The problem is that if you give a tax break mostly to people who are wealthy, they're not going to take the extra money and spend it. The definition of being rich is you already spend as much as you want to spend. The most, I think, impressive and important stimulus would be a tax break for average working people.

For example, I've been pushing my own pet projects. I don't know that it's going to get any traction, certainly not in this administration, but that is providing an exemption for the first 15 or possible $20,000 of income from the payroll tax.

COOPER: Obviously, the Republicans can argue, you know, any tax break is good. Stimulus across the board is a good thing. It's money back in people's pockets.

Just want to read you something President Bush has said about the economic stimulus bill. He said, "By leaving American families with more to spend, more to save and more to invest, these reforms will help boost the nation's economy, create jobs. When people have extra take-home pay, there's greater demand for goods and services and employers will need more workers to meet that demand." You've been very pessimistic about the state of the economy right now. But there are a lot of people who say, Look, oil prices are down. Interest rates are incredibly low. A lot of people refinancing their mortgages, have cash in their pocket. Are things as bad as you paint?

REICH: Well, you just pointed to three of the good pieces of news and I wish I could be optimistic overall.

The problem is that there's not enough demand in the overall system right now, Anderson. We've got a lot of capacity, but the fact is we're running at 73, 74 percent of capacity. A lot of equipment idled and we have 8 and a half million people who are unemployed and almost 2 million people who were too discouraged even to look for work.

So these are not the kind of times where you have a lot of people going out and buying a lot. We're going deeper into debt. Consumers, unfortunately, are already very deep into debt and it's doubtful that they will continue to spend as much as they have simply because they're worried about keeping their jobs.

COOPER: As you look at the nine Democratic candidates or wannabe candidates at this point -- there may be a tenth coming down the pike as we all have heard today.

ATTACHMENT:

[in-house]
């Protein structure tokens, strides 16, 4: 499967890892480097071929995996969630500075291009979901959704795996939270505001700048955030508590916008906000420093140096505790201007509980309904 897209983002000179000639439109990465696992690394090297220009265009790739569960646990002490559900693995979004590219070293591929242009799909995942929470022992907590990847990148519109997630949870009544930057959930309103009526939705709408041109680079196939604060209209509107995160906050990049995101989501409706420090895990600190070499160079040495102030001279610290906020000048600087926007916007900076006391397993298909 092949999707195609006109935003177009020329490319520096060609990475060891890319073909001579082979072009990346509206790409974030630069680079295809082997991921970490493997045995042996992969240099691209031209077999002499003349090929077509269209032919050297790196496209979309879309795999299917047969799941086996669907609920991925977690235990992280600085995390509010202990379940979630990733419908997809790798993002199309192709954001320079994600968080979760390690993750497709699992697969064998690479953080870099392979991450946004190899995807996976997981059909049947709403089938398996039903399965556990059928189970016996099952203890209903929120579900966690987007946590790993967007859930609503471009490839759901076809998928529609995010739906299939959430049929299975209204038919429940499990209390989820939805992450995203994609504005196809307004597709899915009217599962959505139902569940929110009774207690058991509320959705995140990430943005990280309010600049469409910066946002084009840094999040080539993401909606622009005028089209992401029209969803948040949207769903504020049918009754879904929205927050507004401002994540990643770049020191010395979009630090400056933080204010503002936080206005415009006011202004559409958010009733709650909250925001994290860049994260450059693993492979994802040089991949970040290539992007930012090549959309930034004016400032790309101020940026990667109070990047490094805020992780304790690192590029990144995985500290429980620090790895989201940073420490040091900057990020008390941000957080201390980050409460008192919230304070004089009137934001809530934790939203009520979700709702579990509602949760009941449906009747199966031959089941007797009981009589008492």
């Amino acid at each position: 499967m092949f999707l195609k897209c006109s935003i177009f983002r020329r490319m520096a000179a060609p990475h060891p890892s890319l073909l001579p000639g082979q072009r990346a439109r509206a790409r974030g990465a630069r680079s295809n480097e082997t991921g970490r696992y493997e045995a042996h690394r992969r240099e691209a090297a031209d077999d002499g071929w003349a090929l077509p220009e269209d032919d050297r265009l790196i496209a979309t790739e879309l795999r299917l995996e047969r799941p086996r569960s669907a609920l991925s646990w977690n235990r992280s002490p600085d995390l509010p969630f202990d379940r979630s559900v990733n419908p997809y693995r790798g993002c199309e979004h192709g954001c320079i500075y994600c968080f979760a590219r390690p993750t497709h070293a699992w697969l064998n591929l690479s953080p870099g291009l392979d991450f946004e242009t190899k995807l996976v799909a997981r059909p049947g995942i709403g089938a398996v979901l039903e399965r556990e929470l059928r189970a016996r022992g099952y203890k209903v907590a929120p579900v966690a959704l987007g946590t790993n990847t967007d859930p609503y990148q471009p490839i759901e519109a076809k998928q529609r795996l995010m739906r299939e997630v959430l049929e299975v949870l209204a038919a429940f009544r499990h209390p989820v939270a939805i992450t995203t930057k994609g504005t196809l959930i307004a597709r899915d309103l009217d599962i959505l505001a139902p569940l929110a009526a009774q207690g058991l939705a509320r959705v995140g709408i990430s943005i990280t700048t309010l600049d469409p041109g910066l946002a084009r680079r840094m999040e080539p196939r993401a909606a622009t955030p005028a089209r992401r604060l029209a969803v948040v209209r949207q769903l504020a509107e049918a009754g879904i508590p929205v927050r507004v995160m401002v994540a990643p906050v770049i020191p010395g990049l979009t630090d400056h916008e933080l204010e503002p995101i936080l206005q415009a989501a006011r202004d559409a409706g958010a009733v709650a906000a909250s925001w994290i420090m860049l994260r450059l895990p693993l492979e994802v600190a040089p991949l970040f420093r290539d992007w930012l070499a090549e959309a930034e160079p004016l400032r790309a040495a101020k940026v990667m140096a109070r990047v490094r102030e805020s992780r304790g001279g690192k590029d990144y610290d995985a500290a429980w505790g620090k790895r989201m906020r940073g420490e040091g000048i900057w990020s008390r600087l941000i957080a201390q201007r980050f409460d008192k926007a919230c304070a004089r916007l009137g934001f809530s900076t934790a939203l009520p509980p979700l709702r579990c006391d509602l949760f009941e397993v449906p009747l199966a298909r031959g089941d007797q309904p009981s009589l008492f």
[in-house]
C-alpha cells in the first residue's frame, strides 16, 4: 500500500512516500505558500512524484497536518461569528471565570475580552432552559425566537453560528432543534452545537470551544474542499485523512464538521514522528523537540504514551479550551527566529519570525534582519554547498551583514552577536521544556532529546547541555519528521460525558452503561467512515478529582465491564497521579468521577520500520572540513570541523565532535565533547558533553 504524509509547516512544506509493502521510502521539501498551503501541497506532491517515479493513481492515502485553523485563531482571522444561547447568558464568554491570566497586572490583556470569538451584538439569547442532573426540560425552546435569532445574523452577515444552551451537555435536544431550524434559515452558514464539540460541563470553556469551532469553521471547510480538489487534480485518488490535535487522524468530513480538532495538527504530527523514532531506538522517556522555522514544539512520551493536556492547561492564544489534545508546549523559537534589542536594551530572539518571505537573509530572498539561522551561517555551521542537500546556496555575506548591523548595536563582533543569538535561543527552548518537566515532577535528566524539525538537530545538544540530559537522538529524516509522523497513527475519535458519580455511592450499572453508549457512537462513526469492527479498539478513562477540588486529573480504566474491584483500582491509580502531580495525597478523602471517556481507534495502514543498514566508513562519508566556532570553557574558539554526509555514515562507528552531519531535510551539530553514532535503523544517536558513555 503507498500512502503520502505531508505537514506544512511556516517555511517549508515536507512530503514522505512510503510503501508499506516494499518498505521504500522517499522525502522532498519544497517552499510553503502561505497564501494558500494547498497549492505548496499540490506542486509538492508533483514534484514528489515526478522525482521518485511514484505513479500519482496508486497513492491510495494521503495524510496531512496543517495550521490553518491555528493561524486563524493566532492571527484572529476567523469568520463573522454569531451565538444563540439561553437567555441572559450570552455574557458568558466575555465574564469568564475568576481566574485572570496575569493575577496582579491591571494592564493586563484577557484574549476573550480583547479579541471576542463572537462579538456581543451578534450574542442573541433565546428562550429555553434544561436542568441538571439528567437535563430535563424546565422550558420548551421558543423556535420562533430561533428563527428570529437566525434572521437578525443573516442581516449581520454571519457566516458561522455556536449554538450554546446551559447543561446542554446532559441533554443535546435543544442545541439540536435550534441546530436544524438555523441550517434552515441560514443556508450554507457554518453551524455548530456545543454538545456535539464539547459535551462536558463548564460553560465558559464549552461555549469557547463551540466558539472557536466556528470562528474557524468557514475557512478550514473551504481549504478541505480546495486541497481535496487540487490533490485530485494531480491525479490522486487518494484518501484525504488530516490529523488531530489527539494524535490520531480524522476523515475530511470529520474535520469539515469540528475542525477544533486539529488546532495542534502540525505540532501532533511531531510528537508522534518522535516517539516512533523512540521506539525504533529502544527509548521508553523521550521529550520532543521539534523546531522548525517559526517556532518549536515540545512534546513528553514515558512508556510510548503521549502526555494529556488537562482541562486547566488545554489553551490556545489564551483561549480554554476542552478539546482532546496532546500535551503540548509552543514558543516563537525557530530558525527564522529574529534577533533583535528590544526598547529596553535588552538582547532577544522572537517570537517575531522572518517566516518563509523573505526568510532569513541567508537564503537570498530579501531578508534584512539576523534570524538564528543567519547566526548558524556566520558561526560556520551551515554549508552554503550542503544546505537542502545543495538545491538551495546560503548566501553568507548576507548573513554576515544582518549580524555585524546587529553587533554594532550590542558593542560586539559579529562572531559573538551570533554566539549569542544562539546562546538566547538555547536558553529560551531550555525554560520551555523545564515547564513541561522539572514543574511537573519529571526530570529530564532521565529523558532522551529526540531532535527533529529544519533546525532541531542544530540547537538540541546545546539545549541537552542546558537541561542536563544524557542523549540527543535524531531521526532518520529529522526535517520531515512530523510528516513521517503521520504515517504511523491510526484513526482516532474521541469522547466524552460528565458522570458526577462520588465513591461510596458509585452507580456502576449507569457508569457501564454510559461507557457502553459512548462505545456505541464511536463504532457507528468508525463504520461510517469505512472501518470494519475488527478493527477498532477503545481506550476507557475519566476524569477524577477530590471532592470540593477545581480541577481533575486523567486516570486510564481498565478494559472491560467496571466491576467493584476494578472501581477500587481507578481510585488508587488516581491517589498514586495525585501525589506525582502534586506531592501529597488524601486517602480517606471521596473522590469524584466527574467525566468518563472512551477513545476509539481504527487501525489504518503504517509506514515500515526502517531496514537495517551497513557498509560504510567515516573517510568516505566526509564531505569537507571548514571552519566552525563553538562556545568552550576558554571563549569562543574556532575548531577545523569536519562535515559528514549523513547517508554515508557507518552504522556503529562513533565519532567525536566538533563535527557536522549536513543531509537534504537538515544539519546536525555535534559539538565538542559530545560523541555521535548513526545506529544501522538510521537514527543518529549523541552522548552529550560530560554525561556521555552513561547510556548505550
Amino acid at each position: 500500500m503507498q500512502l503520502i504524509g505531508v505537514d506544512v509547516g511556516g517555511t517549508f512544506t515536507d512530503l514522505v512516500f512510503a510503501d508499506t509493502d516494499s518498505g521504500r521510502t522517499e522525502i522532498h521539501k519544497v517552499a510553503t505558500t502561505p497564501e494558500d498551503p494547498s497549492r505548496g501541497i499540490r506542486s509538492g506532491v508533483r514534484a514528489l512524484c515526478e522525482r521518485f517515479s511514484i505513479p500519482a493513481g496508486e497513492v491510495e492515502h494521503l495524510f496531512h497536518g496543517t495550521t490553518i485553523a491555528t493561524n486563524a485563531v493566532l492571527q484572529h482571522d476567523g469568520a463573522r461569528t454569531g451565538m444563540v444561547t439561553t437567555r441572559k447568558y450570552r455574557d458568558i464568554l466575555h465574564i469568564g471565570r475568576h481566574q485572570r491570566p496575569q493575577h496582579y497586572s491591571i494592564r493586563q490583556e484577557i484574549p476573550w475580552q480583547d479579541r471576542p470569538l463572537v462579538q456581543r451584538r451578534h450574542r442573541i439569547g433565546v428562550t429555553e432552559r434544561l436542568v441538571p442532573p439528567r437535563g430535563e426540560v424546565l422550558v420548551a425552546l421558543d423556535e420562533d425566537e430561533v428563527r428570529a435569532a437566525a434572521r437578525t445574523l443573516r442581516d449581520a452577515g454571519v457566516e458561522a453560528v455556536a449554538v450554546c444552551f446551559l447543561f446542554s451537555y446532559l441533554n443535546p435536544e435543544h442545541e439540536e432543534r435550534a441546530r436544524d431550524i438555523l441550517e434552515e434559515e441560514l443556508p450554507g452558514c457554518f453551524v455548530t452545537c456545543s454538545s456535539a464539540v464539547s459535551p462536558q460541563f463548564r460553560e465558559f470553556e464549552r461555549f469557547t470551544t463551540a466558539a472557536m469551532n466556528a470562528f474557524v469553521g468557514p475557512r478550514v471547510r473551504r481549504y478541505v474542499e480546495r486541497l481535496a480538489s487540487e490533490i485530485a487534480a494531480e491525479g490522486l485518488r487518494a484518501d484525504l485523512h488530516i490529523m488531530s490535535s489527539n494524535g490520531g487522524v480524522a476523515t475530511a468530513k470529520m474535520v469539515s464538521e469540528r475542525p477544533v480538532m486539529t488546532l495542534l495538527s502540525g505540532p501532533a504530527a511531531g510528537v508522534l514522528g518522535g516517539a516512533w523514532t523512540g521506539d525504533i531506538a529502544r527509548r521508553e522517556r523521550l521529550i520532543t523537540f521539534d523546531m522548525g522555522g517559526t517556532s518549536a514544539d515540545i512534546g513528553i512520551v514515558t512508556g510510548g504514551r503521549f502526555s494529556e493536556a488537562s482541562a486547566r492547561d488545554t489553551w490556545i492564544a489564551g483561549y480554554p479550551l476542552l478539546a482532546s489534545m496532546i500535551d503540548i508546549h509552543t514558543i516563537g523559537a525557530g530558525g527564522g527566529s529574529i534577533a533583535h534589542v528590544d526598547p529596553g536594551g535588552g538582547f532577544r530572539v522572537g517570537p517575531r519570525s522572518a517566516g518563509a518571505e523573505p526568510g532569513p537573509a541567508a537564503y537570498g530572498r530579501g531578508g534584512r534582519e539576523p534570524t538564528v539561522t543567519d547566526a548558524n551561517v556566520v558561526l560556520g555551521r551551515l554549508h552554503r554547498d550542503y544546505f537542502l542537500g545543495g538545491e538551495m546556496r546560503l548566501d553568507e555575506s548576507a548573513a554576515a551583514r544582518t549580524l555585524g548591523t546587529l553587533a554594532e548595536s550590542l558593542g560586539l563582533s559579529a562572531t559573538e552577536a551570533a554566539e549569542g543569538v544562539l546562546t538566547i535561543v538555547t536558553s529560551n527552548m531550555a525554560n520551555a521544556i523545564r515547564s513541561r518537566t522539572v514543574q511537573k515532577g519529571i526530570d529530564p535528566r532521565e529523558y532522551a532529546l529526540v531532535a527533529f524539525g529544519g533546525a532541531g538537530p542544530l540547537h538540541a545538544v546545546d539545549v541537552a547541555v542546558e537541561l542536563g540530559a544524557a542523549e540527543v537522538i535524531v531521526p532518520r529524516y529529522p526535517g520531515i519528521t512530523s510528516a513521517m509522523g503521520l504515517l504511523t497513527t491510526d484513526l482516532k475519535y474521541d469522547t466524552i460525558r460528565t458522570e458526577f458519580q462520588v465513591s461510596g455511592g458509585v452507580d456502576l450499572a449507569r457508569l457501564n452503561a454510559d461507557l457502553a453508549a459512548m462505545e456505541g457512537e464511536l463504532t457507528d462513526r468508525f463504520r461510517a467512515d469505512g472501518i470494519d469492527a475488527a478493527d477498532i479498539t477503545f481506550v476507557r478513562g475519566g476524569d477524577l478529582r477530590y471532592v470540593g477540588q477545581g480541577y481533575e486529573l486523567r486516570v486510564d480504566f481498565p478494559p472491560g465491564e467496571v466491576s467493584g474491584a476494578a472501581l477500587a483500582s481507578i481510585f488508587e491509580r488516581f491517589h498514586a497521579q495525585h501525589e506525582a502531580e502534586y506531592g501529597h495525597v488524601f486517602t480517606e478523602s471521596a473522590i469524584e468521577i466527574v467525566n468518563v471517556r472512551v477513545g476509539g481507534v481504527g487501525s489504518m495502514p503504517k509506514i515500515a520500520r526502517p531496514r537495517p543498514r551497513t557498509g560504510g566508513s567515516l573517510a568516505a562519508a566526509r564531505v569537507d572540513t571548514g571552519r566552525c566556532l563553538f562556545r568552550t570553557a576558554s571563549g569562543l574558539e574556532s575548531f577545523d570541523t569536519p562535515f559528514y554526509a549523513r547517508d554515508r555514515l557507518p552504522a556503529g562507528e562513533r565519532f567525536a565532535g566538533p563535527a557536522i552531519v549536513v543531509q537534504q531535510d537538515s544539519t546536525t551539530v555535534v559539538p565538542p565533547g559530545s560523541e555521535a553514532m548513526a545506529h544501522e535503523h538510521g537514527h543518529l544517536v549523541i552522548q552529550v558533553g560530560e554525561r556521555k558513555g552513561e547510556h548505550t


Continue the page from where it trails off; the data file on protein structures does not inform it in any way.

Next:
What do you see? Do you see any one out there with an economic stimulus bill that you support?

REICH: Well, I think there are several candidates who are promoting very good stimulus ideas. John Kerry has a plan that would be very similar to the one that I just suggested to you and that is exempting the first $15,000 of income from the payroll tax for a year. And now again, this would not cause any problem for Social Security because Social Security is good for the next 40 years, but it would provide an immediate stimulus since most Americans pay more in payroll taxes than they do in income taxes.

Other Democratic candidates like Richard Gephardt have an interesting plan. He would suspend the tax break at least with regard to the richest people in America and instead provide national health insurance. As we know, many people in this country, even if they have health insurance, are paying more for co-payments and deductibles and premiums than ever before and that is a drag on the economy.

COOPER: We're going to have to obviously leave it there and just wait and see if any of these proposals by the Democrats really get any traction, catching any attention in the upcoming election.

Appreciate you joining us, Secretary Reich.

REICH: Anderson, nice to talk to you. Bye-bye.